The ashes drifted down from the sky, covering everything for miles. Those ashes were people’s lives and memories, and he was there to stop more people’s memories from clogging the landscape.
Davis picked up his shovel and began to dig once again. While the task was physically and mentally grueling, he kept thinking how good it would feel to wash off those memories when the job was done and the fire was contained. But for now it was him and his shovel, and he wasn’t going to let those people down.
Memories are precious and shouldn’t go up in smoke.
I am one of the last of my kind. Our peaceful existence has been beset by a parasite that does not respect our ways. They assume we are not sentient because our movements are measured in generations. I know they have little intelligence since they think in the moment.
We develop thoughts that span generations. Our memories are ancestral. I can remember the beginnings of our time on the planet. I remember the births and deaths of the stars overhead. When one of us fall we mourn, but we know the memories are imprinted in the next generation.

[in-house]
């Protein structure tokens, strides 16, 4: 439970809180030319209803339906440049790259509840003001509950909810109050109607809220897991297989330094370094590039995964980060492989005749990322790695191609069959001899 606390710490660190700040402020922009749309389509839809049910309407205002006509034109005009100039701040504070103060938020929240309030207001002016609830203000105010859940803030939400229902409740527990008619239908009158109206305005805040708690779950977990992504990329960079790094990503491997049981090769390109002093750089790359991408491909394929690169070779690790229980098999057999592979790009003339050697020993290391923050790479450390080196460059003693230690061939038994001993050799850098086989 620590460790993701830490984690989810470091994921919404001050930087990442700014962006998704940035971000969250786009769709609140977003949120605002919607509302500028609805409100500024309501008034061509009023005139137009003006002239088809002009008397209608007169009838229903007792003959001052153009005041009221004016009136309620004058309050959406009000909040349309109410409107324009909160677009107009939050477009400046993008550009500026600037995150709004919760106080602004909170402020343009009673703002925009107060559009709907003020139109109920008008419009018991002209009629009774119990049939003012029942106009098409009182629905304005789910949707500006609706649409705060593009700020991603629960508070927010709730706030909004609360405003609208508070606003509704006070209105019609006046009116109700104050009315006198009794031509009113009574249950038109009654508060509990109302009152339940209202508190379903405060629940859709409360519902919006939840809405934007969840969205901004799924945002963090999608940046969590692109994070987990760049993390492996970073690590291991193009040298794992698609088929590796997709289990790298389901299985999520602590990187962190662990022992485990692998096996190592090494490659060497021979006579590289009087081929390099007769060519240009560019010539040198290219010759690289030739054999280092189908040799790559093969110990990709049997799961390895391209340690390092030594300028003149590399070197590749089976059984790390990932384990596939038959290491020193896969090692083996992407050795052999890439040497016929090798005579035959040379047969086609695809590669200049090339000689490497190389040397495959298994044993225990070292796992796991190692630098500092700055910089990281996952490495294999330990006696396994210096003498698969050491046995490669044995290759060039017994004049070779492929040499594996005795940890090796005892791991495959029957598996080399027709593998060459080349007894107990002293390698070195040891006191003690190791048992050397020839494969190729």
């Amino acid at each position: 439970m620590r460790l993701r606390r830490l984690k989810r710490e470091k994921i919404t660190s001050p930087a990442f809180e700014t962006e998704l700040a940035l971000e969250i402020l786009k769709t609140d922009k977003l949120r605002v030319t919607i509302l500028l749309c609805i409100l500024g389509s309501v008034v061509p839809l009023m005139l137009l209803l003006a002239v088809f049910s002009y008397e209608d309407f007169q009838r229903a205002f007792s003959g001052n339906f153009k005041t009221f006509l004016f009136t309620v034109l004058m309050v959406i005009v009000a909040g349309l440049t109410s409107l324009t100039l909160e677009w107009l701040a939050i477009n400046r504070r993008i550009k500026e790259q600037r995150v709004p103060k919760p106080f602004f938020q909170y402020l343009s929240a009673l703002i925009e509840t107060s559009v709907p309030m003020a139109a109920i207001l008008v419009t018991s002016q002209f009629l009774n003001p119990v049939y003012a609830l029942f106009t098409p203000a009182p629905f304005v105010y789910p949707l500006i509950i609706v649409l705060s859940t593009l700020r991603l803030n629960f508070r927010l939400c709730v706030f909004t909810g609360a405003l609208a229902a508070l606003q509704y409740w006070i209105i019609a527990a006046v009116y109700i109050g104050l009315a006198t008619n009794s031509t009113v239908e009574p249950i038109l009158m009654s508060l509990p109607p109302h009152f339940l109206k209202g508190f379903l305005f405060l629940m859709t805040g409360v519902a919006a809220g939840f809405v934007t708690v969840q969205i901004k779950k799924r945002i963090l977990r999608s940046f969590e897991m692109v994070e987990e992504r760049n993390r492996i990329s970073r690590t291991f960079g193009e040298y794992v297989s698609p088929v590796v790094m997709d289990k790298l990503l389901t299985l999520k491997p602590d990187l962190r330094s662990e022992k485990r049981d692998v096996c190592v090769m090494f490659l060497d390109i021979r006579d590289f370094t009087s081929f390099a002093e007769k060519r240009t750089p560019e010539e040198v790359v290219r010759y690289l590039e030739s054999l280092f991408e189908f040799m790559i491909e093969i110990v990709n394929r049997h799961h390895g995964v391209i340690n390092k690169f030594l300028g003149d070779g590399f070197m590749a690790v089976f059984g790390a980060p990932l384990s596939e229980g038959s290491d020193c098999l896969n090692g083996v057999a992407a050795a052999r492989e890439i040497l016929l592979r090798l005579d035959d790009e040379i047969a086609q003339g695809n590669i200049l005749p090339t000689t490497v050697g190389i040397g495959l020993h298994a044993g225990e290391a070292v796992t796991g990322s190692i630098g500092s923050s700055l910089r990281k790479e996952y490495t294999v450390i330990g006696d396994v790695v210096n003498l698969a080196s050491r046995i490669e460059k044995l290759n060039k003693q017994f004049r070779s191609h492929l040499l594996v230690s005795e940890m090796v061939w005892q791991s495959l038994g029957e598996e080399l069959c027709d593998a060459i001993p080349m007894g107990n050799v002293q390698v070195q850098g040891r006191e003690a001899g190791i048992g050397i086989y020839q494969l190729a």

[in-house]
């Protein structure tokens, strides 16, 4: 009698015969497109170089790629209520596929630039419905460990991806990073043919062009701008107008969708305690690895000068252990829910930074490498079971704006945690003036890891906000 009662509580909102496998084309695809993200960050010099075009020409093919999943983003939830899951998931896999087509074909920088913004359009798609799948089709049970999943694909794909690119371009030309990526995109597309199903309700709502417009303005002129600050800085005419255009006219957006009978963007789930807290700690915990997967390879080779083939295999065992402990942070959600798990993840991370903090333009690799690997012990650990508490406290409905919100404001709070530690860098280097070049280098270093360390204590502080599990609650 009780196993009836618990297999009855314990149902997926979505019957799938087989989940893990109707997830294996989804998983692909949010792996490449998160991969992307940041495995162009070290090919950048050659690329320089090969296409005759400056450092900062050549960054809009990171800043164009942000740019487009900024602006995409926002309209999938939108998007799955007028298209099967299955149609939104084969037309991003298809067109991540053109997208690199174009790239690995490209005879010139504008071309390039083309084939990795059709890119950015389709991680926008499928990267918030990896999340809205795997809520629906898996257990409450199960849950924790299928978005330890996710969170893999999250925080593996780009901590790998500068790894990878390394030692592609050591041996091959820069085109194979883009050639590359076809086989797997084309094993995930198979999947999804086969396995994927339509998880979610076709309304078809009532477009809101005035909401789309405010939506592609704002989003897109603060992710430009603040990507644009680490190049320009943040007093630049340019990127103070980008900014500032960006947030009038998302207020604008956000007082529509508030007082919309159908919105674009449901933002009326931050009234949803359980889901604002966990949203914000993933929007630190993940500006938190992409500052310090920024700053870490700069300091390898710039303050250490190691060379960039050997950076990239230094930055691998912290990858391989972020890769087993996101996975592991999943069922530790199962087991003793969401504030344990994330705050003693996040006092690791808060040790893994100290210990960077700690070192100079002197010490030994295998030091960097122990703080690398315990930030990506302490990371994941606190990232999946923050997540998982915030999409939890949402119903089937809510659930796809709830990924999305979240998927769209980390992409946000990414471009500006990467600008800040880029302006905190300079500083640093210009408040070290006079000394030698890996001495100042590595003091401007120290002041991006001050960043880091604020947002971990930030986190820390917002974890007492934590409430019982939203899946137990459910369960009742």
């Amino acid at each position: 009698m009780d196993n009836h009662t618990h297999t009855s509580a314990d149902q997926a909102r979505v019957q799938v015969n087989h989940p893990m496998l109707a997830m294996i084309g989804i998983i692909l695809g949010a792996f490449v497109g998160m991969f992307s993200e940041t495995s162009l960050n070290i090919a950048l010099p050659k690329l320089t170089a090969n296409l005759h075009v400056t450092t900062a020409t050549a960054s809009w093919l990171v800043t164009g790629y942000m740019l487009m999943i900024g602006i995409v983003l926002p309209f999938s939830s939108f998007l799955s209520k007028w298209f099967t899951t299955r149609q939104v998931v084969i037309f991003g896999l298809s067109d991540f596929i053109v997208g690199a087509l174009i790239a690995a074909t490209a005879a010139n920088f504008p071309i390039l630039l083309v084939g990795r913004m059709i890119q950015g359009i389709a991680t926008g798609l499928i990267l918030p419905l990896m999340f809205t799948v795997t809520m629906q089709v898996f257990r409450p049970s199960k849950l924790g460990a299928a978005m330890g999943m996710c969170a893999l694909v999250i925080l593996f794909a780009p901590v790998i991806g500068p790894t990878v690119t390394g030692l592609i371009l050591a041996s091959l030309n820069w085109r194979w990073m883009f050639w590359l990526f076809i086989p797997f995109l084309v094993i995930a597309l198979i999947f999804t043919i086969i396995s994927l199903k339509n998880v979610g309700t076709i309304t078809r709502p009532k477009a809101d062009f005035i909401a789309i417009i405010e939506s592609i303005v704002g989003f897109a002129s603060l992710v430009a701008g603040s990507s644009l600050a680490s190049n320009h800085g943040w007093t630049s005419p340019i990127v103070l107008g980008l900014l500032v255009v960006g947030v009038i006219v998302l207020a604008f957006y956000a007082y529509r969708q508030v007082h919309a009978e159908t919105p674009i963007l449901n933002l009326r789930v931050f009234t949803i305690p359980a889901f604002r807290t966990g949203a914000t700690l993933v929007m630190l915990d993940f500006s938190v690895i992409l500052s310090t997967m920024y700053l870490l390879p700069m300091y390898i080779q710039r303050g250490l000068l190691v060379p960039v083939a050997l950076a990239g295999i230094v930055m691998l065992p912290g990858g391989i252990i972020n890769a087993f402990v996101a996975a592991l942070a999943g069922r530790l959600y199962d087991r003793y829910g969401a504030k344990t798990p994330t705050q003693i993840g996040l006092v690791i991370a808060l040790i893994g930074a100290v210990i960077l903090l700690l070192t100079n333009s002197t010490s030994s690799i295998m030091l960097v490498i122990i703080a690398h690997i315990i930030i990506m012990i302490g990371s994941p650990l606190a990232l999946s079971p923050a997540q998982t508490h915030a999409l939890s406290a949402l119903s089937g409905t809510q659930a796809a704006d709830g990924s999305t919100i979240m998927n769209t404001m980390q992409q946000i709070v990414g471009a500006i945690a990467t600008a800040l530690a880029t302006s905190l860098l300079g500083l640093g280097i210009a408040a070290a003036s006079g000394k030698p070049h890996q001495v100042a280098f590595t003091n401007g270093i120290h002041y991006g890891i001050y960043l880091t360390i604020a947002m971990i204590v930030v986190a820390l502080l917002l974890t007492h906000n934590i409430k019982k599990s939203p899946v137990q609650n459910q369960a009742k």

The life giving sun and thirst quenching rain nourish us daily. We reach higher and higher as we grow in height and wisdom. This growth is our biggest strength and our greatest problem. The tallest and straightest of us are prime candidates for the barbaric practices of the parasites. They strip off our skin, live in our bones, and grind us into dust. Some show love, giving us hugs, but they are few and far between.
Still I will strive to grasp the sun. If the parasites come for me I will dedicate my spirit to the little saplings I leave behind and pray that they are allowed to grow in peace, knowing my memories will become one with the next generation of the trees.
“Young man,” said an older gentleman holding a futuristic device of LCD screens, nobs, and buttons, “would a movie of your life be interesting?”
“Hell yeah, dude,” Jeremiah said.
The man pointed his gizmo at Jeremiah and Jeremiahs world exploded as he fell to the ground. The electrodes that had smashed through his skull almost jerked out of his brain, but the barbs held them in. Jeremiah looked at the man as the old man pressed buttons. The device came to life, and Jeremiah could hear his memories begin to play on the device as his eyes faded to black.